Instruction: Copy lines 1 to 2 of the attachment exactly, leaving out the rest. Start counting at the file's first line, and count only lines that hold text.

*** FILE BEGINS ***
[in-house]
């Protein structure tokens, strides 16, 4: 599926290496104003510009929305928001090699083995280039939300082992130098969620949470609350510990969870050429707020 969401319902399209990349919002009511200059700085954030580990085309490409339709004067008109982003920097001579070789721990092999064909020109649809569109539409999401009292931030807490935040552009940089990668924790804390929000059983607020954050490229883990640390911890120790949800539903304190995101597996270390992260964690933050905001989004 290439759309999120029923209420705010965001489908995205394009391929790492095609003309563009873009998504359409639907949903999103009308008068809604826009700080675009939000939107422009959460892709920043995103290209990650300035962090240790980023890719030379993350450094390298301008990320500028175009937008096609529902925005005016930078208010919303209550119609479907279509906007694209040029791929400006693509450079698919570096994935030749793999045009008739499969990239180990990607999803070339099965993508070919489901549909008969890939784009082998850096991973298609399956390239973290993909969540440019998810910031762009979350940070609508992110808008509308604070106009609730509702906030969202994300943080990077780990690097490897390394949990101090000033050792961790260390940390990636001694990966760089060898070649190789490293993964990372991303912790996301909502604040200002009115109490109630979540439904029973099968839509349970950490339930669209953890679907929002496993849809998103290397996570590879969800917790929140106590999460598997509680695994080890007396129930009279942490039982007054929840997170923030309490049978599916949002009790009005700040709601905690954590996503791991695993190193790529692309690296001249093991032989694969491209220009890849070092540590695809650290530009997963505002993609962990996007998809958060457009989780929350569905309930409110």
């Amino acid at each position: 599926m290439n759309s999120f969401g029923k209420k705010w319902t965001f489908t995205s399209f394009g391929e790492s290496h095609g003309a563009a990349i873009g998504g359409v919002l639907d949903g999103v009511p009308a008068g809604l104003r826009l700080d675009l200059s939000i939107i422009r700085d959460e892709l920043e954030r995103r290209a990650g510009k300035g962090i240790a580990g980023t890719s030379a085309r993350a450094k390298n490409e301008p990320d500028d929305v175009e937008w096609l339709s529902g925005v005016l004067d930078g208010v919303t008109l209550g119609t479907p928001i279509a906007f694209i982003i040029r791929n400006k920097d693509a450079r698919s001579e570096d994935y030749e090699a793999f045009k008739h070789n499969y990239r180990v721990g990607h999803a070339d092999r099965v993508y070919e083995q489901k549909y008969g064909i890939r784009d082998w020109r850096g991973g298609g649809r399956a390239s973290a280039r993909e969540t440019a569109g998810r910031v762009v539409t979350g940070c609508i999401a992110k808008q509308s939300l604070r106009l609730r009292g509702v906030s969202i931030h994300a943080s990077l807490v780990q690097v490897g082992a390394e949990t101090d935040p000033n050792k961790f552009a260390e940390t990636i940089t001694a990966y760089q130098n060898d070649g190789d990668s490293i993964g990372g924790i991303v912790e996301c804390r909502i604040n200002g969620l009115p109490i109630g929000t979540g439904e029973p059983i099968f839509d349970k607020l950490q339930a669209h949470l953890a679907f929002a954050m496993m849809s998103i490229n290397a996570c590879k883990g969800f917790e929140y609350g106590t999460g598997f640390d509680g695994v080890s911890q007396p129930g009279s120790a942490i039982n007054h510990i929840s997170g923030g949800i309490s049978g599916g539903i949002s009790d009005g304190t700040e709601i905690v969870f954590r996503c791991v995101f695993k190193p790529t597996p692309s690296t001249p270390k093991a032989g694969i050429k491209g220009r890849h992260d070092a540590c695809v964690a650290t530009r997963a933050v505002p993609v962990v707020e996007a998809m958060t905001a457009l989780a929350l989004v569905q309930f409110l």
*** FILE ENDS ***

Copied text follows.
[in-house]
């Protein structure tokens, strides 16, 4: 599926290496104003510009929305928001090699083995280039939300082992130098969620949470609350510990969870050429707020 969401319902399209990349919002009511200059700085954030580990085309490409339709004067008109982003920097001579070789721990092999064909020109649809569109539409999401009292931030807490935040552009940089990668924790804390929000059983607020954050490229883990640390911890120790949800539903304190995101597996270390992260964690933050905001989004 290439759309999120029923209420705010965001489908995205394009391929790492095609003309563009873009998504359409639907949903999103009308008068809604826009700080675009939000939107422009959460892709920043995103290209990650300035962090240790980023890719030379993350450094390298301008990320500028175009937008096609529902925005005016930078208010919303209550119609479907279509906007694209040029791929400006693509450079698919570096994935030749793999045009008739499969990239180990990607999803070339099965993508070919489901549909008969890939784009082998850096991973298609399956390239973290993909969540440019998810910031762009979350940070609508992110808008509308604070106009609730509702906030969202994300943080990077780990690097490897390394949990101090000033050792961790260390940390990636001694990966760089060898070649190789490293993964990372991303912790996301909502604040200002009115109490109630979540439904029973099968839509349970950490339930669209953890679907929002496993849809998103290397996570590879969800917790929140106590999460598997509680695994080890007396129930009279942490039982007054929840997170923030309490049978599916949002009790009005700040709601905690954590996503791991695993190193790529692309690296001249093991032989694969491209220009890849070092540590695809650290530009997963505002993609962990996007998809958060457009989780929350569905309930409110």